Justin (00:56)
Today by Tom Ellis. Tom is a healthcare consultant with a, a a a consultancy which he founded Ellison associates based in Texas. And he is also the founder of first med practice.com which is a website designed to help residents and fellows understand the business dynamics of medical practice before they end up taking jobs that are going to be very much impacted by the practices which they join. So Tom, thank you very much for joining us today. You’re welcome. Thank you. To get us started, why don’t you just give us a little bit of background about the current scope of the work that you’re doing. Obviously there’s a lot of alignment in the message that I’m trying to bring to the anesthesia and pain communities and a lot of the work that you’ve already done in helping physicians understand the business of medicine.


Tom Ellis (01:38)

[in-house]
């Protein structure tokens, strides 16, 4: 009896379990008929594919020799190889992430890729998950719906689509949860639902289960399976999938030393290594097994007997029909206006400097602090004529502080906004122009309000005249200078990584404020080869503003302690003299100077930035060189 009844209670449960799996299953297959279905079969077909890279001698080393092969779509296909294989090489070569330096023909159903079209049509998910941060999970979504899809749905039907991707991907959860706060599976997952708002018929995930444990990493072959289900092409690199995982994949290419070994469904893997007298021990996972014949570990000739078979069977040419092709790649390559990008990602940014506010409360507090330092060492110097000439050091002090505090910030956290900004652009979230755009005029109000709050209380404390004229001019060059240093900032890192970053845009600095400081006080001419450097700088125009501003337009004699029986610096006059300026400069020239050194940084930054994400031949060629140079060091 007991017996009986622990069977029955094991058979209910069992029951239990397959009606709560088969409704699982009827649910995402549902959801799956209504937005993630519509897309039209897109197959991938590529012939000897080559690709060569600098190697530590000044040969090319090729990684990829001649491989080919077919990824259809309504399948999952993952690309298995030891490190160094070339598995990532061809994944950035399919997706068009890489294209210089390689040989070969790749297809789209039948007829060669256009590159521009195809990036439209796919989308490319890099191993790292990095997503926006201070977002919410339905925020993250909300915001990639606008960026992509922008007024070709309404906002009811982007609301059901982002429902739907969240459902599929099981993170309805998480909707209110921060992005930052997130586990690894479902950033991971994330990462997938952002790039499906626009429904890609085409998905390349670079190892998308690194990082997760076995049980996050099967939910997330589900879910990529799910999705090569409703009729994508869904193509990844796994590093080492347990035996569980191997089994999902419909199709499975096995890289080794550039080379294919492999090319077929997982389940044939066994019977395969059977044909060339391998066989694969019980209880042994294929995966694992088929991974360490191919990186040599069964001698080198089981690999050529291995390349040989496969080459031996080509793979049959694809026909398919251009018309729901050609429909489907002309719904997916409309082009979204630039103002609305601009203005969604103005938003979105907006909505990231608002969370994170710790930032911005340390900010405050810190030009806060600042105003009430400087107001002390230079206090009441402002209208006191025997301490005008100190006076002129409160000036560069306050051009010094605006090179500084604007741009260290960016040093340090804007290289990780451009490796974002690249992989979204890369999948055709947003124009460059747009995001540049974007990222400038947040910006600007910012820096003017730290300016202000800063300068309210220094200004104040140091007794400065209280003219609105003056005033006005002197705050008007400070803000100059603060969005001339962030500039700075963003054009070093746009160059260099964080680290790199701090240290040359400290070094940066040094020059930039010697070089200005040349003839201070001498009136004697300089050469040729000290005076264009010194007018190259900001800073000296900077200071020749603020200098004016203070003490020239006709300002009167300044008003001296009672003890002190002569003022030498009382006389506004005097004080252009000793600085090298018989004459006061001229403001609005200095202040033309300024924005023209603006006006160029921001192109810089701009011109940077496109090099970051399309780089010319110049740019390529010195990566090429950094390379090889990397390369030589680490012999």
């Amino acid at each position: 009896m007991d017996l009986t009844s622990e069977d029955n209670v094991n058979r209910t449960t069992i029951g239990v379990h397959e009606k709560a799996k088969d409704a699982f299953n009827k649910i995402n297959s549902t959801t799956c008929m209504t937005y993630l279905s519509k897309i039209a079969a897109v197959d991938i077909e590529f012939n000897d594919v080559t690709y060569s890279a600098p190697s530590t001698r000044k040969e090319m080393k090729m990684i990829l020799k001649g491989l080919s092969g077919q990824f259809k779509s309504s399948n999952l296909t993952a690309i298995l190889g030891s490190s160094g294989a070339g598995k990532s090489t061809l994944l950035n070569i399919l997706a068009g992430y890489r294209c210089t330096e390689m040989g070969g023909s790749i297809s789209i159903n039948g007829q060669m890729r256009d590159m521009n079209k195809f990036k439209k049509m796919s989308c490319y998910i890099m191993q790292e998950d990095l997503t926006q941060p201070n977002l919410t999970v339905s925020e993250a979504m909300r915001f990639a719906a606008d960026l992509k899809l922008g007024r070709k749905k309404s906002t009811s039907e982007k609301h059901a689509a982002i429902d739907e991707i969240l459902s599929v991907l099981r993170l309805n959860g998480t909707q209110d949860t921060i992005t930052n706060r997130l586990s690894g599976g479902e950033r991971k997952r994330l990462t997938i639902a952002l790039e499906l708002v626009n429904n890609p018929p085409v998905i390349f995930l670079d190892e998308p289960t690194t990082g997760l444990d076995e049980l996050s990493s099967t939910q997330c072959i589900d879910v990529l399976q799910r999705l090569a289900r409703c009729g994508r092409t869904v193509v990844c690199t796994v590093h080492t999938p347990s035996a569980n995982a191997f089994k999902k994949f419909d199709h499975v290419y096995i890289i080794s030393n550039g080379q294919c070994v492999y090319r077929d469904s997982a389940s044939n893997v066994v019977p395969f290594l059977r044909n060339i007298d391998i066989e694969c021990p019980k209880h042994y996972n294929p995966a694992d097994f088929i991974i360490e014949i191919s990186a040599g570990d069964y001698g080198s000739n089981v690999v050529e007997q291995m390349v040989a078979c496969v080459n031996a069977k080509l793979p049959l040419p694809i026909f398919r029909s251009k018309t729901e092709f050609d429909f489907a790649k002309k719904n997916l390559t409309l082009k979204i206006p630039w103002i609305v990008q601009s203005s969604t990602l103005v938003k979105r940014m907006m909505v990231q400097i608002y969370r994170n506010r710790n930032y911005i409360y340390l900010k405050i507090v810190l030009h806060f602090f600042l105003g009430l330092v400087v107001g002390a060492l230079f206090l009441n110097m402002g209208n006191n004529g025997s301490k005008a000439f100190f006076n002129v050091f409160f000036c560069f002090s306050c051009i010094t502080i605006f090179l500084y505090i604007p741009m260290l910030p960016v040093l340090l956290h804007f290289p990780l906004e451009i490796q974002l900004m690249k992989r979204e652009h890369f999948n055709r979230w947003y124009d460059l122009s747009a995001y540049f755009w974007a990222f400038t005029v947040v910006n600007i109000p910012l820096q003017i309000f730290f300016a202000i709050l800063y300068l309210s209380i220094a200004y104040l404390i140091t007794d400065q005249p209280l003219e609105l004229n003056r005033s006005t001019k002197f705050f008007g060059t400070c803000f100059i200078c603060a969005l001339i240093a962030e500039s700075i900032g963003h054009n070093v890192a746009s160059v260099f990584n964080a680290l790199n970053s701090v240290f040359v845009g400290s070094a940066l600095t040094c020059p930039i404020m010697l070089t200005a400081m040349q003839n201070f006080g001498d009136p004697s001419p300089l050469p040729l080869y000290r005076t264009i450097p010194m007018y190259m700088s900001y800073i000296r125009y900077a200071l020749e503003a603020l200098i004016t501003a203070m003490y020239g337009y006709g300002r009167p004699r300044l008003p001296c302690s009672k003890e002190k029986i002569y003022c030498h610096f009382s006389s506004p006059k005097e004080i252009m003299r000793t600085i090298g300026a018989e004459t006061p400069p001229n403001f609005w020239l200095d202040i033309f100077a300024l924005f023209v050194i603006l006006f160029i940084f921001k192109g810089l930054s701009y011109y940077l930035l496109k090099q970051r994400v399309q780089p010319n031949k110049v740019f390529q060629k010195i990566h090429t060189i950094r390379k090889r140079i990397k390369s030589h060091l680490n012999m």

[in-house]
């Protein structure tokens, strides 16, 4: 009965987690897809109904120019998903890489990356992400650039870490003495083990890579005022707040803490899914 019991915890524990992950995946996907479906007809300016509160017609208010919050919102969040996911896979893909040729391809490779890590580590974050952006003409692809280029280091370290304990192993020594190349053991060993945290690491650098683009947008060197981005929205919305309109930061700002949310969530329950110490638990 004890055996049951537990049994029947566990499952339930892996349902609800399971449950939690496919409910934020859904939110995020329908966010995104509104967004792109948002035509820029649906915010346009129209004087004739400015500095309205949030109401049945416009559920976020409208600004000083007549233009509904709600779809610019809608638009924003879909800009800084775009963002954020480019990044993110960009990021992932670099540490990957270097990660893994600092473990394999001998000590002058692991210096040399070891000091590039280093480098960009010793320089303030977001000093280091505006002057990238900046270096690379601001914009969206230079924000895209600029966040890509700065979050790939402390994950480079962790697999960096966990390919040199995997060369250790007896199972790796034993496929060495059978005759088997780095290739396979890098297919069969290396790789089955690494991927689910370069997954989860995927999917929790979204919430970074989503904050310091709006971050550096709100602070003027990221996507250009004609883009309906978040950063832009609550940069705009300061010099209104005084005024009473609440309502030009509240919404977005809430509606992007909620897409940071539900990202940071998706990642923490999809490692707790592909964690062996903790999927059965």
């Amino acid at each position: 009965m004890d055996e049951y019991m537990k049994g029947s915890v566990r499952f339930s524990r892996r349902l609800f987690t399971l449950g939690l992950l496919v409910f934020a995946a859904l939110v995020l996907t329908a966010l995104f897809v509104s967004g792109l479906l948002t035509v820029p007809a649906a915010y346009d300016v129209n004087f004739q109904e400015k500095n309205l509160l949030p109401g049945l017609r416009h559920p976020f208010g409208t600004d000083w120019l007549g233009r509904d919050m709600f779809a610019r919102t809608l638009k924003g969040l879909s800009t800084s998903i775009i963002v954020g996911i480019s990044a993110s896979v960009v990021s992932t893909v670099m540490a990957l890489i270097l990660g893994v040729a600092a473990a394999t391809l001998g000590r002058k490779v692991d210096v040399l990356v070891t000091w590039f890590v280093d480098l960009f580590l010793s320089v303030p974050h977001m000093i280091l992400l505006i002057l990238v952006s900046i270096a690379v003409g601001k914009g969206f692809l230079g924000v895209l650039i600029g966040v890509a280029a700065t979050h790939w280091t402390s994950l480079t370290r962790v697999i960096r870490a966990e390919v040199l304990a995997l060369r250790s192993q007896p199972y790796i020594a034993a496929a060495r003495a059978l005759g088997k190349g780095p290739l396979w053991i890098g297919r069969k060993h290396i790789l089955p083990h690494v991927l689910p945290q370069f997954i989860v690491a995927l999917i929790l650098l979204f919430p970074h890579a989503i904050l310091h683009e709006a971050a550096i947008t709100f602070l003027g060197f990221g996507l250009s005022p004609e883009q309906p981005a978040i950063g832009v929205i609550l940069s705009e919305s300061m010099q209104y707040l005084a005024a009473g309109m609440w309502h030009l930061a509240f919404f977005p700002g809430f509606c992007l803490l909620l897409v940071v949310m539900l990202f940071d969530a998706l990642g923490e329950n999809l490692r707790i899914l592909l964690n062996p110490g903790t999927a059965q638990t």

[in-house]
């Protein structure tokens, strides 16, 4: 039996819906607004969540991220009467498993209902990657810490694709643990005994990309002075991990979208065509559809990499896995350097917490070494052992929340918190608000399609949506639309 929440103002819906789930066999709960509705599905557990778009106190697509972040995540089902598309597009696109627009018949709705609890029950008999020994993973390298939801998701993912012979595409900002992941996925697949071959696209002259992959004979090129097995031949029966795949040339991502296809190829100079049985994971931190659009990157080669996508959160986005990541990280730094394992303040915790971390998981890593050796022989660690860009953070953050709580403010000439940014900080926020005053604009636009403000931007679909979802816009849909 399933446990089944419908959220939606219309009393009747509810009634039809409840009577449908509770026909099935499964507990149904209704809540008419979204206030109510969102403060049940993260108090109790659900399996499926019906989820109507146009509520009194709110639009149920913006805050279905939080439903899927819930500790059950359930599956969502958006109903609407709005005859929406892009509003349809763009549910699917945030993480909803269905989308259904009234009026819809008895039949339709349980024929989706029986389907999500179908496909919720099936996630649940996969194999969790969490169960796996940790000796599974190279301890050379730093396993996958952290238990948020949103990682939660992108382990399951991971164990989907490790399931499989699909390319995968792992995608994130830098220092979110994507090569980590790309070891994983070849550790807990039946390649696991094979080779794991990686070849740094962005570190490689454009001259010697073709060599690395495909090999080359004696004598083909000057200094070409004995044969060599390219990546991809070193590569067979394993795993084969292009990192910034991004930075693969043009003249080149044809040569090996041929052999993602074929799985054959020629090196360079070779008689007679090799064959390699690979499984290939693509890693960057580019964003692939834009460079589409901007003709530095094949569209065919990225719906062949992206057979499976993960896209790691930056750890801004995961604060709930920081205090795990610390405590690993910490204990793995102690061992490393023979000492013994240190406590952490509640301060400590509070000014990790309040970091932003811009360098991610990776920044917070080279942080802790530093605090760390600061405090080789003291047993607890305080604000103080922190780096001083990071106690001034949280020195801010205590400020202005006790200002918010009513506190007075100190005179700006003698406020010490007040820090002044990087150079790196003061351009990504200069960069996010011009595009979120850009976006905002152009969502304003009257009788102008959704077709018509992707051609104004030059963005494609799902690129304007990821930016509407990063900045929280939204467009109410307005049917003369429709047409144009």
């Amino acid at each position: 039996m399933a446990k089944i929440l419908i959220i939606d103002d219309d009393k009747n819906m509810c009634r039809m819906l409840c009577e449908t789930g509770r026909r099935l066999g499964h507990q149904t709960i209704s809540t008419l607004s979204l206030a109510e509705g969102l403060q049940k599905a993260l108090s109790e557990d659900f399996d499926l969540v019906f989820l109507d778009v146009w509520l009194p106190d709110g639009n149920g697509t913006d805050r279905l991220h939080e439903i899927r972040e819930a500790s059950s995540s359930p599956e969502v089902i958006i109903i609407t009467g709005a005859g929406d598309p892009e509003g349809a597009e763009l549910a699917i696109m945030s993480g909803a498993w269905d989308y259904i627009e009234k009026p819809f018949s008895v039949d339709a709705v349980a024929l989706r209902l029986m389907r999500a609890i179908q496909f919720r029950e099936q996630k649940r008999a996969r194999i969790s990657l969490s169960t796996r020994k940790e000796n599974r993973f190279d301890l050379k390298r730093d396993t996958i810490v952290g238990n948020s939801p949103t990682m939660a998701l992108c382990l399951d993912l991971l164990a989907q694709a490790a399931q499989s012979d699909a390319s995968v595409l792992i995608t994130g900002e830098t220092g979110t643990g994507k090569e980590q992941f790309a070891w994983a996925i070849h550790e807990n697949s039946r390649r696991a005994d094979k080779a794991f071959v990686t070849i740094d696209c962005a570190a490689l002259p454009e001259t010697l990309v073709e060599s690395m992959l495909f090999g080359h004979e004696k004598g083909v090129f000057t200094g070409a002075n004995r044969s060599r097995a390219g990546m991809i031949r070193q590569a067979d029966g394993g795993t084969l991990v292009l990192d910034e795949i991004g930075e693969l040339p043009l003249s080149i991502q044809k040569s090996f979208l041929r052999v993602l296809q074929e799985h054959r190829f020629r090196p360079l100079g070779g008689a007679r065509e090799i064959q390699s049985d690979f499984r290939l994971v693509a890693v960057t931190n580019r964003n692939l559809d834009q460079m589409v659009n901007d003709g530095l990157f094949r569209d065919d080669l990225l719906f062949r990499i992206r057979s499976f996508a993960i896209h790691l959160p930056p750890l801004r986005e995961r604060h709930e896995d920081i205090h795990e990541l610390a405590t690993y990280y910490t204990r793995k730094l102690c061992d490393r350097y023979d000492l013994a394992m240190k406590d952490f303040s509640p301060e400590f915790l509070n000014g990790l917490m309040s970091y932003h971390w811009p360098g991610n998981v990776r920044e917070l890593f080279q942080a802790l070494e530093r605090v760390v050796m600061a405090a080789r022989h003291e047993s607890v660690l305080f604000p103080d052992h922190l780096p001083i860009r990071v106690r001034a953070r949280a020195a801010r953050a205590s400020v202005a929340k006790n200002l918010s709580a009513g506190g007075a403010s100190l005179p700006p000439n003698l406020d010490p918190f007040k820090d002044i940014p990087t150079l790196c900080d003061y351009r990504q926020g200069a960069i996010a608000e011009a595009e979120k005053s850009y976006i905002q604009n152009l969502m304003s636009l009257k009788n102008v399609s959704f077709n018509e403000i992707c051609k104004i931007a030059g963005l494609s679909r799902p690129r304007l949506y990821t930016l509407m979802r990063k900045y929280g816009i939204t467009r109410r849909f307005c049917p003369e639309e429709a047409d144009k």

Yeah, I, I started my consulting business over 25 years ago and at the outset of my consulting business we were putting doctors into practice pretty much straight out of med school and we were providing them with a, with a range of services that was almost at 100% of everything they needed. The only thing we did not do was hire their clinical people because we weren’t obviously qualified to do that, not being physicians. And I continued to do that for a couple of years and then broke out into more of a general practice management consulting business where I was running practices and putting practices together dissolving them, bringing partners on, working out hospital contracts with a number of my clients which led me into kind of an expanded look at the business of medicine. And I helped to actually create a pathology company with one of my clients was a gynecological pathology company that’s been tremendously successful and found myself about 14 years ago, suddenly engaged in an anesthesia company and I, I ran an anesthesia company that had a captive contract or an exclusive contract at a hospital here in Dallas. I ran that company for about 12 years and we similar to what I had done at the beginning of my career, we pretty much built that company up from the ground. And I can explain more about that as we go farther into the interview.